Molecular pathogenesis of pancreatic ductal adenocarcinoma and clinical implications.
ABSTRACT Pancreatic ductal adenocarcinoma (PDAC) is a significant cause of cancer death worldwide. PDAC is also one of the best-studied cancers with regard to molecular pathogenesis. The chief risk factors associated with PDAC are smoking and pancreatitis, in addition genetic predisposition seems to play a major role. This genetic predisposition may in some cases be indirect, for example via the elevated risk of pancreatitis seen in patients with hereditary pancreatitis (HP). The elucidation of the molecular causes of PDAC has enabled the provision of secondary screening for PDAC in conditions such as HP. This review is concerned with the molecular pathogenesis of PDAC and the application of this basic scientific understanding into state-of-the-art clinical practice.
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ABSTRACT: Transforming growth factor (TGF)-beta signaling is initiated by heterodimerization of TGF-beta receptor type I (TbetaRI) and type II (TbetaRII). Subsequently, the signal is transduced via Smad proteins, which upon phosphorylation and heterodimerization translocate to the nucleus and regulate gene transcription. Smad6 functions as an intracellular antagonist of TGF-beta signaling. In the present study we demonstrate that Smad6 is overexpressed in vivo in human pancreatic cancer cells. We also show that stable transfection of a full-length Smad6 construct into COLO-357 pancreatic cancer cells abrogates TGF-beta1 induced growth inhibition, and leads to enhanced anchorage-independent growth. Thus, enhanced expression of the TGF-beta signaling inhibitor Smad6 in pancreatic cancer may present a novel mechanism of TGF-beta resistance, which might have the potential to enhance the transformed phenotype of human cancer cells.Biochemical and Biophysical Research Communications 03/1999; 255(2):268-73. · 2.41 Impact Factor
- Cell 08/2000; 102(1):9-15. · 31.96 Impact Factor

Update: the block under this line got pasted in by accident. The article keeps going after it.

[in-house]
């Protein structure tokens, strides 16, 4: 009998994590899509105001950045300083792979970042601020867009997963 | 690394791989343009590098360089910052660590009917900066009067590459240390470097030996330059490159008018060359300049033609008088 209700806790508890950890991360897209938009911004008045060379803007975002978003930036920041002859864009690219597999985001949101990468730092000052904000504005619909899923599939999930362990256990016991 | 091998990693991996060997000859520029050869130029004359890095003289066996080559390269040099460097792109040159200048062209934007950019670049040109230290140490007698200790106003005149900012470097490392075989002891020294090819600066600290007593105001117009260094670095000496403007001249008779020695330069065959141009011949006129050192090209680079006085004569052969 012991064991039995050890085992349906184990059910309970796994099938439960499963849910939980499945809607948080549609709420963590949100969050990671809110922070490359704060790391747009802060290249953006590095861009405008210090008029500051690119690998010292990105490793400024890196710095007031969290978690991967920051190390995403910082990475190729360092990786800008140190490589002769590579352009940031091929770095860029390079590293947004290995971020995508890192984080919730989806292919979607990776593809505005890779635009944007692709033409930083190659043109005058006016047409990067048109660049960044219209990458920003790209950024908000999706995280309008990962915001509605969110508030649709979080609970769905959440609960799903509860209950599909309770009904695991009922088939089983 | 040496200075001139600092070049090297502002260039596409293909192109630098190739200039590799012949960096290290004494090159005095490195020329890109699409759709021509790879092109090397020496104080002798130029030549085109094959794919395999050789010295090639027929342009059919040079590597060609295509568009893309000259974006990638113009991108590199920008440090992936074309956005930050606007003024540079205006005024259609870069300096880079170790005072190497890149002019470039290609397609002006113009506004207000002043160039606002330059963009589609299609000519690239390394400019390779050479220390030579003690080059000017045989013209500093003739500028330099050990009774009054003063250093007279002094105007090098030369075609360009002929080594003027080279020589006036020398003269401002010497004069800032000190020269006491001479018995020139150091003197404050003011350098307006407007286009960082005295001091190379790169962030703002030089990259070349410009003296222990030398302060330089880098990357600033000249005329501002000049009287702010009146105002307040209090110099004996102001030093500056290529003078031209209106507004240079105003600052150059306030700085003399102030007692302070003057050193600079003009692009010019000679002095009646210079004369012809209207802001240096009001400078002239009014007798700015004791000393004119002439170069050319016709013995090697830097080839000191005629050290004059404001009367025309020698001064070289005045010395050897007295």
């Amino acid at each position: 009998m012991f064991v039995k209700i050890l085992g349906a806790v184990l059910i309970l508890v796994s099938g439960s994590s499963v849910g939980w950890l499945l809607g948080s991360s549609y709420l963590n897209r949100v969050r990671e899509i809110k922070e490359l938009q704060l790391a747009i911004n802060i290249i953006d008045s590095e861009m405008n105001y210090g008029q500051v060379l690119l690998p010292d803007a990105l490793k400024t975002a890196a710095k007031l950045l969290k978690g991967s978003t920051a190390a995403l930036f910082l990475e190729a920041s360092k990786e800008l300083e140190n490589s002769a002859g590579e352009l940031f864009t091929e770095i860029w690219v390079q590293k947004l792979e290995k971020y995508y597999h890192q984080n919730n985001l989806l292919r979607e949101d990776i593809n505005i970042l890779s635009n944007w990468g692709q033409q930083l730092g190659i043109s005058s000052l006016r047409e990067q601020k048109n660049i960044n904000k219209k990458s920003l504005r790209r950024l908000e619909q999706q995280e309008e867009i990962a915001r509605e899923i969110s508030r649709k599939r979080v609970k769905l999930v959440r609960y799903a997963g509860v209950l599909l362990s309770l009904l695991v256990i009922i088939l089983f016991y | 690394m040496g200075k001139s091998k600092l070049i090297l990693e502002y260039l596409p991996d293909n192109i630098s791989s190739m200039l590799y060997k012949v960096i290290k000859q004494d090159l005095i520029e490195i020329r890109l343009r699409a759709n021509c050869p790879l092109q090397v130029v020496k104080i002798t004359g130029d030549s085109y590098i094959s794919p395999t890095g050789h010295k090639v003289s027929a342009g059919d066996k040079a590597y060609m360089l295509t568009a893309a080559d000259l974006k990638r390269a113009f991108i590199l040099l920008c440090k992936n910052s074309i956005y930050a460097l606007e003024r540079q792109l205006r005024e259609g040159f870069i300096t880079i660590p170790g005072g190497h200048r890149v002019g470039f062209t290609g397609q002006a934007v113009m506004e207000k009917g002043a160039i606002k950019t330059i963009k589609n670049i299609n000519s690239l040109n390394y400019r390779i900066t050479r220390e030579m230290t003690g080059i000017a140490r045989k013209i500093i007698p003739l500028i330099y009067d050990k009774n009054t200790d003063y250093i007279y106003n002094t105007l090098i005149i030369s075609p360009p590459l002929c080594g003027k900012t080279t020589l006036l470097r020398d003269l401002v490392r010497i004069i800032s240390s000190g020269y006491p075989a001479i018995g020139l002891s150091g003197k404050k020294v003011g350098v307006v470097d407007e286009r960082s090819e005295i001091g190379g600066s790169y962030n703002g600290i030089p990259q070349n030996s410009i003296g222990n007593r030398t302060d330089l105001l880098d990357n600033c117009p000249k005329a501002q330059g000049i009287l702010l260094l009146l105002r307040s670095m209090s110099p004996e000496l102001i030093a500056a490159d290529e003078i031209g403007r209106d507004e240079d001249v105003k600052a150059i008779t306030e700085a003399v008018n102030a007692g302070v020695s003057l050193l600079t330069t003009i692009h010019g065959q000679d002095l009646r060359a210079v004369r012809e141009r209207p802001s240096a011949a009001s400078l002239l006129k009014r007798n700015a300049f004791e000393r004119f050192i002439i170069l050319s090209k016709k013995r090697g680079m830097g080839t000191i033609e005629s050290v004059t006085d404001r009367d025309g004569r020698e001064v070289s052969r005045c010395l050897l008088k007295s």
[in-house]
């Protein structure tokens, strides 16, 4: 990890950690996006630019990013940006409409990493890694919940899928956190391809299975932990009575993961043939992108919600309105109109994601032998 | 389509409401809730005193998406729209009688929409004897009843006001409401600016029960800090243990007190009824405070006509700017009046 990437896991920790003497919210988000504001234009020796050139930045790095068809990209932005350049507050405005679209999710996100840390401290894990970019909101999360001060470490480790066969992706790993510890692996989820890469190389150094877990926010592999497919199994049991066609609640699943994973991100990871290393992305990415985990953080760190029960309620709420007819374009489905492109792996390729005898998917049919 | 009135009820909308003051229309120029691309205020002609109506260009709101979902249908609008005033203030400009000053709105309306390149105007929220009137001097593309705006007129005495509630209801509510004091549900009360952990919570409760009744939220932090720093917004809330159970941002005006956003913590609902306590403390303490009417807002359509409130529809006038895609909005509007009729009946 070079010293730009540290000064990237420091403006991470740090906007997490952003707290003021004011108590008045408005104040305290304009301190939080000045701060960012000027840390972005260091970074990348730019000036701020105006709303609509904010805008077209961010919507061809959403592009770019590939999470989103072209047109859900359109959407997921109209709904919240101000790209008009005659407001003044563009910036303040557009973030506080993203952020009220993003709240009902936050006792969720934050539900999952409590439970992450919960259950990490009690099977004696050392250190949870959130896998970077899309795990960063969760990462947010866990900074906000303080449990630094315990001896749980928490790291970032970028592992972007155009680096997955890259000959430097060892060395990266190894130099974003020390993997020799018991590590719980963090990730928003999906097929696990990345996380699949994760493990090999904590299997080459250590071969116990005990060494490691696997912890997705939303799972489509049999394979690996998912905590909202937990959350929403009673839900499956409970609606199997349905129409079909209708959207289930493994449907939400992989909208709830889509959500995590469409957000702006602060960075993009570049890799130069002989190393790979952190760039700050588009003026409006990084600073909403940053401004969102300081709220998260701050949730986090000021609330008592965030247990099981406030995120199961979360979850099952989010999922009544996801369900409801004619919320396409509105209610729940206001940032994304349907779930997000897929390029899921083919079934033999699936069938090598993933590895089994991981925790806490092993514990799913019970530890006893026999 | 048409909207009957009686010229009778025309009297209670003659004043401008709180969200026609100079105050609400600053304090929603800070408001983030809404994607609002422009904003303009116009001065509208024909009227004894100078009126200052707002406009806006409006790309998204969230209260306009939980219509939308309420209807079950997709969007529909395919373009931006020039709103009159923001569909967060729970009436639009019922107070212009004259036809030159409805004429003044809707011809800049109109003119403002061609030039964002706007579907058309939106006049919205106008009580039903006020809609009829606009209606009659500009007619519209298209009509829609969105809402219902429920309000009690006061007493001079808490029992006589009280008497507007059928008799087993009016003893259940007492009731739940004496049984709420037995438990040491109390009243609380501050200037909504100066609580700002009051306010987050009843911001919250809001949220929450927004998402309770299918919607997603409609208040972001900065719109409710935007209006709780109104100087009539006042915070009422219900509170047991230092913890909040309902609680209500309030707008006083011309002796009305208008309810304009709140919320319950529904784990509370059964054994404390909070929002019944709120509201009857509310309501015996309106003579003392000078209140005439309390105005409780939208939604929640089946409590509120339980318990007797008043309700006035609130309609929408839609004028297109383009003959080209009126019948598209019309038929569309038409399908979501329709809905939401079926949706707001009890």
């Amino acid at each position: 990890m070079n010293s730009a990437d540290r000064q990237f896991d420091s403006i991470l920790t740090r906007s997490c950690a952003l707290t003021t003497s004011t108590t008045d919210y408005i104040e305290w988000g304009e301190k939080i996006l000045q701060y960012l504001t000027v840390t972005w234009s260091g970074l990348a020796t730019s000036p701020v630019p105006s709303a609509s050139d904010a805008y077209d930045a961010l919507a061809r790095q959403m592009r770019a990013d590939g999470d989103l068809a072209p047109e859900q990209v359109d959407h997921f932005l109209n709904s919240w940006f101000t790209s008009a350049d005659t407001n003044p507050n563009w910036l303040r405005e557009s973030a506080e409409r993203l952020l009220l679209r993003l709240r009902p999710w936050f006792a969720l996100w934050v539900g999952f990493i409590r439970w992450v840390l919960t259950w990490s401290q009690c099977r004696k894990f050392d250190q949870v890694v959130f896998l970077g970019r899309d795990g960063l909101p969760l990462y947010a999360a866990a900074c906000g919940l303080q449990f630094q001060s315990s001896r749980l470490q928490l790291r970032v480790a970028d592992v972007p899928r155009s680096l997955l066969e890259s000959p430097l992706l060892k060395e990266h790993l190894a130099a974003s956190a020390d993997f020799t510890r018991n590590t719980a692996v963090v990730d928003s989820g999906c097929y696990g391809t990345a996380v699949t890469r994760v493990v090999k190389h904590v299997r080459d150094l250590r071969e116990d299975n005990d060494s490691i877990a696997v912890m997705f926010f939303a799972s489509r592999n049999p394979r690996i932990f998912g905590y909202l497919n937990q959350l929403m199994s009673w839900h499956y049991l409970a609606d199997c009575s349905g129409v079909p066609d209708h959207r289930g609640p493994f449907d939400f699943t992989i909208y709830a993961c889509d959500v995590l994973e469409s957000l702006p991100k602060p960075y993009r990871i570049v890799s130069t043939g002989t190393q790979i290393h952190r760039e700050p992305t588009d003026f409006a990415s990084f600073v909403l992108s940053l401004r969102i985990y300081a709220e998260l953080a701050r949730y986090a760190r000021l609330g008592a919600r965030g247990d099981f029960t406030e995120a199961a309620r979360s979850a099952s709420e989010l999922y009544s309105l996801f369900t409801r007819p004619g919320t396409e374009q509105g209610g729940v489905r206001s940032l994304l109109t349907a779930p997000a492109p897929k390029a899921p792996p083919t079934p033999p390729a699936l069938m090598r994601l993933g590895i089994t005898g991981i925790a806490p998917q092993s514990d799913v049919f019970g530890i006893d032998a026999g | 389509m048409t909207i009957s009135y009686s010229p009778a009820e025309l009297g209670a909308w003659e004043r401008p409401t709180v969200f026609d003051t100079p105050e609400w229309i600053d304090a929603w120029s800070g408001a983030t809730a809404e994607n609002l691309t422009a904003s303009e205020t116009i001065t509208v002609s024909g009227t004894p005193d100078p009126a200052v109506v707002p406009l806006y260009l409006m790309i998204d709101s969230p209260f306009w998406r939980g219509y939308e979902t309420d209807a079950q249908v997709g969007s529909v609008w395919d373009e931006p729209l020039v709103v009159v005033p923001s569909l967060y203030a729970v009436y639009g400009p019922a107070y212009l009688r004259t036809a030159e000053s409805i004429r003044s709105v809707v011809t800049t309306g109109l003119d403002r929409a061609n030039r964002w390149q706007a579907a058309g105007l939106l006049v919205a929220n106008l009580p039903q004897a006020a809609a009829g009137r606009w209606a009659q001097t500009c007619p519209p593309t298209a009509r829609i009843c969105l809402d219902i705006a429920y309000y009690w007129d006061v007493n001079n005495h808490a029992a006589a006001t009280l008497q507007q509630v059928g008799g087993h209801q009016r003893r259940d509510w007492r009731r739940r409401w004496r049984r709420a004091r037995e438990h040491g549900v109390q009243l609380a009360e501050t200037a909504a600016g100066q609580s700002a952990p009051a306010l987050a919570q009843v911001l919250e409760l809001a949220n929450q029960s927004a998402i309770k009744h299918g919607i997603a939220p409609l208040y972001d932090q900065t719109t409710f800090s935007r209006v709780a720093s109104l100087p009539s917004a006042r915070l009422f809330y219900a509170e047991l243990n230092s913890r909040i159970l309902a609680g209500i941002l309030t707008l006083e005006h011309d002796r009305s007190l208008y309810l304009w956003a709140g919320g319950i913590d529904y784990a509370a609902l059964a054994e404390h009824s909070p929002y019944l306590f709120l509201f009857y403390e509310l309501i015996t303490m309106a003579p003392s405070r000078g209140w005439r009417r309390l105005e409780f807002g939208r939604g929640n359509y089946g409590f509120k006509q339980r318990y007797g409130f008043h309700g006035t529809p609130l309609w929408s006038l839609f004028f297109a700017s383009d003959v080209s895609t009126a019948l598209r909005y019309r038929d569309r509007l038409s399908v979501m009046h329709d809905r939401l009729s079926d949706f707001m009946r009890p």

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ABSTRACT: We have reported the presence of c-K-ras oncogenes activated by single point mutations at codon 12 in a vast majority of human pancreatic carcinomas. Formalin-fixed, paraffin-embedded specimens from surgical resections, autopsies and biopsies were used as well as snap frozen surgical specimens. The high oncogene incidence has been confirmed in other studies and indicate that somatic mutational activation of the c-K-ras gene is an important event in the development, maintenance or progression of cancer of the exocrine pancreas. While the role that these point mutations play in any or all of these processes remains to be determined, their presence is useful clinically for the diagnosis of pancreatic carcinoma at the molecular genetic level. The detection of mutated c-K-ras oncogenes in fine needle aspirates of pancreatic masses, that by cytomorphology may be suspicious but not diagnostic of malignant disease, increases the sensitivity of the diagnosis for this cancer. The identification of codon 12 mutations in the c-K-ras gene in pancreatic adenocarcinomas has been possible by advances in recombinant DNA techniques, especially by the development of in vitro gene amplification by the polymerase chain reaction (PCR). The possibility of analysing formalin-fixed, paraffin-embedded tissue for the presence of genetic alterations as small as single point mutations by PCR in concert with other mutation detection techniques, should facilitate the molecular genetic analysis of pancreatic carcinoma. Retrospective studies using stored specimens are now feasible with the technology described and should yield important information on the molecular epidemiology and aetiology of this and other diseases.Baillière s Clinical Gastroenterology 04/1990; 4(1):151-69.